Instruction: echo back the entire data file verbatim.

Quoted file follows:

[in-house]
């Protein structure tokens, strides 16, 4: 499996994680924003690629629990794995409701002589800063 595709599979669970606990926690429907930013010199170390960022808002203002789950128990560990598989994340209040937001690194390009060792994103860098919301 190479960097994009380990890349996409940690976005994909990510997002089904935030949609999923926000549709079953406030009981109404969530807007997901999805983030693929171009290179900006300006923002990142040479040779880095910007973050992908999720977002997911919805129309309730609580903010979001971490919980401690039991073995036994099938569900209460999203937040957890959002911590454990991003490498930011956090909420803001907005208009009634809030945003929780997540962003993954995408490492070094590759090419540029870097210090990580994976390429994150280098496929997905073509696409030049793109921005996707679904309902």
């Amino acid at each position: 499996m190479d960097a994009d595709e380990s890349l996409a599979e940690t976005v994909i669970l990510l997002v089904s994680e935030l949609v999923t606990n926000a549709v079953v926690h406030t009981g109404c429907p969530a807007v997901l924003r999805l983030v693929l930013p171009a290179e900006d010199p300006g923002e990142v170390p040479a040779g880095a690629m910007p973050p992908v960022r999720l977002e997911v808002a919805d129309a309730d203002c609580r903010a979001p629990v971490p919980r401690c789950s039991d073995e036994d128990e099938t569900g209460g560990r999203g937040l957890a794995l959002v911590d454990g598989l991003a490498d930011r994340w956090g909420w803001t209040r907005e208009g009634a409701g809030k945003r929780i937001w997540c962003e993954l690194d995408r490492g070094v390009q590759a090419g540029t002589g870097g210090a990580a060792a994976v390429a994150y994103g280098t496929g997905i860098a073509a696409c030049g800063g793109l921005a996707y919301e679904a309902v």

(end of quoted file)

[in-house]
């Protein structure tokens, strides 16, 4: 499996994680924003690629629990794995409701002589800063 595709599979669970606990926690429907930013010199170390960022808002203002789950128990560990598989994340209040937001690194390009060792994103860098919301 190479960097994009380990890349996409940690976005994909990510997002089904935030949609999923926000549709079953406030009981109404969530807007997901999805983030693929171009290179900006300006923002990142040479040779880095910007973050992908999720977002997911919805129309309730609580903010979001971490919980401690039991073995036994099938569900209460999203937040957890959002911590454990991003490498930011956090909420803001907005208009009634809030945003929780997540962003993954995408490492070094590759090419540029870097210090990580994976390429994150280098496929997905073509696409030049793109921005996707679904309902």
């Amino acid at each position: 499996m190479d960097a994009d595709e380990s890349l996409a599979e940690t976005v994909i669970l990510l997002v089904s994680e935030l949609v999923t606990n926000a549709v079953v926690h406030t009981g109404c429907p969530a807007v997901l924003r999805l983030v693929l930013p171009a290179e900006d010199p300006g923002e990142v170390p040479a040779g880095a690629m910007p973050p992908v960022r999720l977002e997911v808002a919805d129309a309730d203002c609580r903010a979001p629990v971490p919980r401690c789950s039991d073995e036994d128990e099938t569900g209460g560990r999203g937040l957890a794995l959002v911590d454990g598989l991003a490498d930011r994340w956090g909420w803001t209040r907005e208009g009634a409701g809030k945003r929780i937001w997540c962003e993954l690194d995408r490492g070094v390009q590759a090419g540029t002589g870097g210090a990580a060792a994976v390429a994150y994103g280098t496929g997905i860098a073509a696409c030049g800063g793109l921005a996707y919301e679904a309902v």